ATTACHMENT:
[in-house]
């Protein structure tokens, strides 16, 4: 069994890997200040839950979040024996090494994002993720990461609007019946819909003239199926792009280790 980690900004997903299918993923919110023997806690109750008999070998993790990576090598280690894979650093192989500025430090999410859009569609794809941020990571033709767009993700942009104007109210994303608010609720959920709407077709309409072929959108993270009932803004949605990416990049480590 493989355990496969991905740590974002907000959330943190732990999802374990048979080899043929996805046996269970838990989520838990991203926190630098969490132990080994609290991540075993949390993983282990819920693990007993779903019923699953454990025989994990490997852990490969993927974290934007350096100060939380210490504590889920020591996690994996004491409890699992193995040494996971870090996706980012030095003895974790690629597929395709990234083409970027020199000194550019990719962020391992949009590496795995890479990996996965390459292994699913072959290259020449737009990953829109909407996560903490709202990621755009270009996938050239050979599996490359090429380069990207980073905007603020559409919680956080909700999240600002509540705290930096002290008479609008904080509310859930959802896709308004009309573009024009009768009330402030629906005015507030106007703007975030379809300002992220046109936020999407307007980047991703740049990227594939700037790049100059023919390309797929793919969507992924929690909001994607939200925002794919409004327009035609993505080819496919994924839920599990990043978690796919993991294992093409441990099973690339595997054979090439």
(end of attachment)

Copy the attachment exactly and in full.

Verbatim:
[in-house]
């Protein structure tokens, strides 16, 4: 069994890997200040839950979040024996090494994002993720990461609007019946819909003239199926792009280790 980690900004997903299918993923919110023997806690109750008999070998993790990576090598280690894979650093192989500025430090999410859009569609794809941020990571033709767009993700942009104007109210994303608010609720959920709407077709309409072929959108993270009932803004949605990416990049480590 493989355990496969991905740590974002907000959330943190732990999802374990048979080899043929996805046996269970838990989520838990991203926190630098969490132990080994609290991540075993949390993983282990819920693990007993779903019923699953454990025989994990490997852990490969993927974290934007350096100060939380210490504590889920020591996690994996004491409890699992193995040494996971870090996706980012030095003895974790690629597929395709990234083409970027020199000194550019990719962020391992949009590496795995890479990996996965390459292994699913072959290259020449737009990953829109909407996560903490709202990621755009270009996938050239050979599996490359090429380069990207980073905007603020559409919680956080909700999240600002509540705290930096002290008479609008904080509310859930959802896709308004009309573009024009009768009330402030629906005015507030106007703007975030379809300002992220046109936020999407307007980047991703740049990227594939700037790049100059023919390309797929793919969507992924929690909001994607939200925002794919409004327009035609993505080819496919994924839920599990990043978690796919993991294992093409441990099973690339595997054979090439």